What Is The Natural Disaster Known As An Earthquake?

An earthquake can be a scary thing, and can devastate homes, finances, other property, and even human life.


Technically defined, an earthquake is a perceptible shaking of the Earth’s surface triggered by the generation of seismic waves as a result of a release of energy from the Earth’s crust. Earthquakes have always been a common occurrence in the long geological history of our planet. However, never before has this feared natural disaster claimed as many lives as it does in the present times, when earthquakes strike the densely populated towns and cities of the Earth where running to safe grounds is often not an option. Though wild animals are believed to sense earthquakes before they arrive, and thereby go about seeking refuge before the disaster even strikes, humans, despite being equipped with such highly advanced scientific methods, have yet to discover a foolproof method to predict earthquakes. Until such a development occurs, it is best to have some knowledge about this natural disaster and learn the techniques to remain safe when they strike.

Largest In History

The world’s most powerful earthquake, the May 22nd, 1960 earthquake in Chile with a magnitude of 9.5, left nearly 4,485 people dead and injured, and millions homeless. The effects of the earthquake were worsened by the ensuing tsunami and the eruption of the Volcán Puyehue. The 9.2 magnitude Prince William Sound earthquake in Alaska on March 28th, 1964 was the second most powerful earthquake in recorded history, and an event that claimed nearly 128 victims' lives and destroyed property worth $311 million. The more recent December 26th, 2004, earthquake, having a magnitude of 9.1 with its epicenter off of the west coast of northern Sumatra, was the world’s third most powerful earthquake. However, the effect of this earthquake was even more terrible than the Chilean earthquake, and the tsunamis triggered by the 2004 quake flooded coastal towns, cities, and villages in at least 14 countries, killing more than 170,000 people and leaving millions homeless.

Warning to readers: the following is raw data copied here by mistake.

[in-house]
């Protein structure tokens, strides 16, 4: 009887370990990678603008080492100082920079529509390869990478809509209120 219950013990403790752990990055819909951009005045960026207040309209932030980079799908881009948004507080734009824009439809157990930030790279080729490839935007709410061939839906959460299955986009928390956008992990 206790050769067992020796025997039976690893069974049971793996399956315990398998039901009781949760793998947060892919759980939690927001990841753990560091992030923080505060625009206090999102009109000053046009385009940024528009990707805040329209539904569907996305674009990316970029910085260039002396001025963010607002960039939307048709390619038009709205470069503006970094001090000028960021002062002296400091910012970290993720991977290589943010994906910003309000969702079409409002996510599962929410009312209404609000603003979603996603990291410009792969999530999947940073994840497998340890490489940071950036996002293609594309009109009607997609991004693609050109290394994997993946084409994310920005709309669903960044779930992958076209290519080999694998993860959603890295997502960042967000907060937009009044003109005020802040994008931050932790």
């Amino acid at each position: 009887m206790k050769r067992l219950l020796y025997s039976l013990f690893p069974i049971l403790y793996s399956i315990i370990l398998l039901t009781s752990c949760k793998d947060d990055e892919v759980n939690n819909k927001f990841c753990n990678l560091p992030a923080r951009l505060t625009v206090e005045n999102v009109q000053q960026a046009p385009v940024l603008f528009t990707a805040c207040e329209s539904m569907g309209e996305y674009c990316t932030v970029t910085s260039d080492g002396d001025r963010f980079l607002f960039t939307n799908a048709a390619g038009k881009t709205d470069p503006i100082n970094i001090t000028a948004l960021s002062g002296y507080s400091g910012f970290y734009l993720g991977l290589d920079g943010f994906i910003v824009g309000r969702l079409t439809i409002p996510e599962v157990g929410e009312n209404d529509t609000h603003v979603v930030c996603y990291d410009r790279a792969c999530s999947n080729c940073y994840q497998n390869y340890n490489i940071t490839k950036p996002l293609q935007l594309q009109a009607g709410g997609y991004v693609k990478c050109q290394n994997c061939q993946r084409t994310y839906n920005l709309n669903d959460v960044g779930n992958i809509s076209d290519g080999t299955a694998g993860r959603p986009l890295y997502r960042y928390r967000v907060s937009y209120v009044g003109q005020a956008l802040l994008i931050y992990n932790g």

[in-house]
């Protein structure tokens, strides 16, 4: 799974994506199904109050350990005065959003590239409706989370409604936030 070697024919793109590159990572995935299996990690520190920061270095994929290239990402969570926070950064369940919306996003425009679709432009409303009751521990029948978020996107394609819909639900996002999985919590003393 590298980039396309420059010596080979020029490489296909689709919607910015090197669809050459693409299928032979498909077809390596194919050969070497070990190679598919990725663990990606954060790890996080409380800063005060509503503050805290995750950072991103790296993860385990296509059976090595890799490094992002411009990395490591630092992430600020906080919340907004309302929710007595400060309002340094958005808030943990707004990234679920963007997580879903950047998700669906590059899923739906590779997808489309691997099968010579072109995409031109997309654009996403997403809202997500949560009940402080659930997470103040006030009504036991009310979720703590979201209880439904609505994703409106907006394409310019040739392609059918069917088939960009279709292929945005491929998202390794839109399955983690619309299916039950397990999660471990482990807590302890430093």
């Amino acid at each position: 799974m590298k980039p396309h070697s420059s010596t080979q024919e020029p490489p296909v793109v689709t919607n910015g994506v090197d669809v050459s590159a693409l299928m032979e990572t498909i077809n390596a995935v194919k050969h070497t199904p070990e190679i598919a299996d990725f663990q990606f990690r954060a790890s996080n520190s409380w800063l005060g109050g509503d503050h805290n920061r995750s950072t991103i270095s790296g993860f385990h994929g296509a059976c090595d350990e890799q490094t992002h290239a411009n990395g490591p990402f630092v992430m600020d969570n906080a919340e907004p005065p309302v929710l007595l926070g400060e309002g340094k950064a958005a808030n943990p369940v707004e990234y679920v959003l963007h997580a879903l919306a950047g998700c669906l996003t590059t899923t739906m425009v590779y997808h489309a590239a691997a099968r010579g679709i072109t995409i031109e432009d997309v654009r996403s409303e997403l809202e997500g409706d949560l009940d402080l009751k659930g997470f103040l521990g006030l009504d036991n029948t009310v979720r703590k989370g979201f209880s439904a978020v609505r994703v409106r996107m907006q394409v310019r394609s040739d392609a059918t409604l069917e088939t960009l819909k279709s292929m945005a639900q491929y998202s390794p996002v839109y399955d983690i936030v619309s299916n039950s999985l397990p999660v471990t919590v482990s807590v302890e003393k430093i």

Areas Most Vulnerable

Most earthquakes occur at or near the edges of the oceanic and continental plates. The movement of the Earth’s mantle below the crust causes the plates to bump into each other or slide over each other, resulting in earthquakes. However, this natural disaster might also be triggered along fault lines, which are cracks along an oceanic or continental plate, given there is a resulting displacement of the Earth’s crust along such fault lines. Though earthquakes can strike the Earth at any time or place, they are more common occurrences in three areas of the planet. Namely, these are the ‘Pacific Ring of Fire’, the Alpide Belt, and the Mid-Atlantic Ridge. These regions are more susceptible due to the higher rate of tectonic movements occurring in the Earth’s crust in these active seismic zones.

Prediction, Detection, and Measurement

Seismology refers to the scientific study of earthquakes. Earthquake prediction studies is a branch of seismology that deals with the ability to predict the location, time, and magnitude of future earthquakes, and the locations where they will strike from beneath the Earth's surface. Several attempts have been made to devise a foolproof method for predicting earthquakes, but by the 1990s most scientists had began to believe in the impossibility of predicting earthquakes. Until now, none of the major earthquakes of the world have been accurately predicted. When it comes to detecting and measuring earthquakes, the reporting of earthquakes based on the Richter scale is no longer in popular use. Instead, media today reports earthquakes simply by their magnitude. Seismographs, placed on the ground in a network of geological monitoring stations across the world, record the shaking of the ground in the form of wave readings. Scientists use these seismographs to predict the time, location, and magnitude of the earthquakes. Earthquakes are classified according to their magnitude, in a logarithmic scale wherein those with a magnitude greater than or equal to 8.0 are regarded as the most powerful and dangerous ones, and those less than 2.0 may not even be felt at all.

How To Stay Safe

Precautions to remain safe from earthquakes can be taken well before a calamity actually strikes. Architects can be consulted to build earthquake-ready homes in earthquake-prone areas, as is seen in many constructions in the U.S. state of California. Emergency supplies, like f=First Aid kits, canned food, stored water, and flashlights, can be kept in homes, which are also helpful in other emergency events. However, when a seismic disaster strikes, the first thing to do is to take cover under a protective piece of furniture and stay away from anything that may fall upon one's self or otherwise invoke injury. A pillow or cushioning material can be held over the head to protect the head against falling debris. While on the road, whether walking or driving, staying away from trees and buildings and any other object that can potentially topple over would be the best thing to do. At the present, common sense and good fortune are the only two factors that can ultimately help one face nature's wrath and emerge alive in the event of a major earthquake.

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